I really adore scones but I don't seem to make them very often (looking back through my blog). I guess because I find them harder to make healthy and I know I'll want to eat them all! Like these apple cheddar scones. I've been really curious about the combination of apples and cheddar in baked goods (like apple and cheddar pie). These scones were super delicious and soft and perfect, though they were neither very apple-y nor very cheesy. The only bad thing was that the dried apples that were sticking out burned. I think that's unavoidable though? And for me the stoneground cornmeal added a bit too much crunch, but my boyfriend liked it.
And I have discovered (maybe you all know this and I'm a little slow) that if you freeze scones right after they cool, then when you thaw them out they maintain their crispy edges!! How insanely awesome is that. The crispy edges are one of my favourite parts. If you wait too long to freeeze them, especially if you wait until the next day (when the crispy edges are just gone period) it won't work.
If you live in Canada, don't forget to enter to win an amazing baking giveaway from Epicure Selections! The contest ends Tuesday at 1159pm PST.
If this sounds good, you might also like:
Caramelized Onion, Sage and Cheddar Muffins
Old-Fashioned Buttermilk Biscuits
Cinnamon Apple Scones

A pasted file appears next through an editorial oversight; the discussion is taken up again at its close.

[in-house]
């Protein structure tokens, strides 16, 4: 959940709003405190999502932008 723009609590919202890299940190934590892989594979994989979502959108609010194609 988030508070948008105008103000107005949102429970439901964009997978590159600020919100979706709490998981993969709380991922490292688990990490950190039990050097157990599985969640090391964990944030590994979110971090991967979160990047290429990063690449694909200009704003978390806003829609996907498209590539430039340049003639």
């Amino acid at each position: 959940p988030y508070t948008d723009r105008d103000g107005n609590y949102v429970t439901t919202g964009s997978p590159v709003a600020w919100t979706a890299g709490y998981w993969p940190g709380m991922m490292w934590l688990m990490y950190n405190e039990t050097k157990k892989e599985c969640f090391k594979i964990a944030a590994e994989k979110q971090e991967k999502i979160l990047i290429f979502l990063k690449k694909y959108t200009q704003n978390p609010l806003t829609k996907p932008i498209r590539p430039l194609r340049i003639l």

Peanut Butter Chocolate Chip Scones
Apple Cheddar Scones
Adapted from Baking: From My Home to Yours
Makes 12 scones
1 large egg
1/2 cup cold buttermilk
1/4 cup cold apple juice
1 3/4 cups all-purpose flour (Ashley note: I used 242 g.)
1/3 cup yellow cornmeal
2 tablespoons sugar
1 tablespoon baking powder
1/4 teaspoon baking soda
1/4 teaspoon salt
1 stick (8 tablespoons) cold unsalted butter, cut into small pieces
3/4 cup grated cheddar cheese
1/2 cup finely diced dried apples
Center a rack in the oven and preheat the oven to 400F. Line a baking sheet with parchment or a silicone mat.
Stir the egg, buttermilk and apple juice together
Whisk the flour, cornmeal, sugar, baking powder, baking soda and salt together in a large bowl. Drop in the butter and, using your fingers, toss to coat the pieces of butter with flour. Quickly, working with your fingertips or a pastry blender, cut and rub the butter into the dry ingredients until the mixture is pebbly. You’ll have pea-size pieces, pieces the size of oatmeal flakes and pieces the size of everything in between.
Pour the liquid ingredients over the dry ingredients and stir with a fork just until the dough, which will be very wet and sticky, comes together. If there are still some dry ingredients in the bottom of the bowl, stir them in, but try not to overdo the mixing. Stir in the grated cheese and dried apple.
Still in the bowl, gently knead the dough by hand, or turn it with a rubber spatula 8 to 10 times. Then turn it out onto a lightly floured work surface, pat it into a rectangle about 1/2 inch thick and, using a dough scraper or a chef’s knife, cut it into 12 roughly equal pieces; place on the baking sheet. Alternatively, you can just spoon out 12 equal mounds onto the baking sheet. (At this point, the scones can be frozen on the baking sheet, then wrapped airtight. Don’t defrost before baking – just add about 2 minutes to the baking time.)
Bake the scones for 15-20 minutes, or until their tops are golden and somewhat firm. Transfer them to a rack and cool for 10 minutes before serving, or wait for the scones to cool to room temperature.